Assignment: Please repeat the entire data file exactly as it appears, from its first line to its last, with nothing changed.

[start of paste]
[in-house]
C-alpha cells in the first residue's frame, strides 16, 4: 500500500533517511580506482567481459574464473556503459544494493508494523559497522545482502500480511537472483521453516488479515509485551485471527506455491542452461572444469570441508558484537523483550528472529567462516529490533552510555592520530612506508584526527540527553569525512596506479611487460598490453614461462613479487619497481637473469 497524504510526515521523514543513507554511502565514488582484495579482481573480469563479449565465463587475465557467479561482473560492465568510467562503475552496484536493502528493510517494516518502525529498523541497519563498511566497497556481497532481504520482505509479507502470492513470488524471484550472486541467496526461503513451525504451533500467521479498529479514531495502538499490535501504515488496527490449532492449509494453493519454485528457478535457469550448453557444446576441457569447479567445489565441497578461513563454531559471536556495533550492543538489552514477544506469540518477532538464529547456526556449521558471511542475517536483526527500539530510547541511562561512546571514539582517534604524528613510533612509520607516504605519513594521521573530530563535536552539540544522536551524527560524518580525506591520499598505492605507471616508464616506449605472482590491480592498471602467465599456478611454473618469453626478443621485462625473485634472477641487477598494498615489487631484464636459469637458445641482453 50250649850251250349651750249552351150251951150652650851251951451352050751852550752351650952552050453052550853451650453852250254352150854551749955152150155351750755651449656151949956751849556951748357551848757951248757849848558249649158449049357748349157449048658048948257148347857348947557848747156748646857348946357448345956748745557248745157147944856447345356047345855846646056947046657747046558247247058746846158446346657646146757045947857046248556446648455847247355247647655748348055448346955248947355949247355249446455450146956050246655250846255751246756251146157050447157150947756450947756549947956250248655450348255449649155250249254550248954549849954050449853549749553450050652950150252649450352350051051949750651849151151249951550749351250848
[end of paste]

[in-house]
C-alpha cells in the first residue's frame, strides 16, 4: 500500500533517511580506482567481459574464473556503459544494493508494523559497522545482502500480511537472483521453516488479515509485551485471527506455491542452461572444469570441508558484537523483550528472529567462516529490533552510555592520530612506508584526527540527553569525512596506479611487460598490453614461462613479487619497481637473469 497524504510526515521523514543513507554511502565514488582484495579482481573480469563479449565465463587475465557467479561482473560492465568510467562503475552496484536493502528493510517494516518502525529498523541497519563498511566497497556481497532481504520482505509479507502470492513470488524471484550472486541467496526461503513451525504451533500467521479498529479514531495502538499490535501504515488496527490449532492449509494453493519454485528457478535457469550448453557444446576441457569447479567445489565441497578461513563454531559471536556495533550492543538489552514477544506469540518477532538464529547456526556449521558471511542475517536483526527500539530510547541511562561512546571514539582517534604524528613510533612509520607516504605519513594521521573530530563535536552539540544522536551524527560524518580525506591520499598505492605507471616508464616506449605472482590491480592498471602467465599456478611454473618469453626478443621485462625473485634472477641487477598494498615489487631484464636459469637458445641482453 50250649850251250349651750249552351150251951150652650851251951451352050751852550752351650952552050453052550853451650453852250254352150854551749955152150155351750755651449656151949956751849556951748357551848757951248757849848558249649158449049357748349157449048658048948257148347857348947557848747156748646857348946357448345956748745557248745157147944856447345356047345855846646056947046657747046558247247058746846158446346657646146757045947857046248556446648455847247355247647655748348055448346955248947355949247355249446455450146956050246655250846255751246756251146157050447157150947756450947756549947956250248655450348255449649155250249254550248954549849954050449853549749553450050652950150252649450352350051051949750651849151151249951550749351250848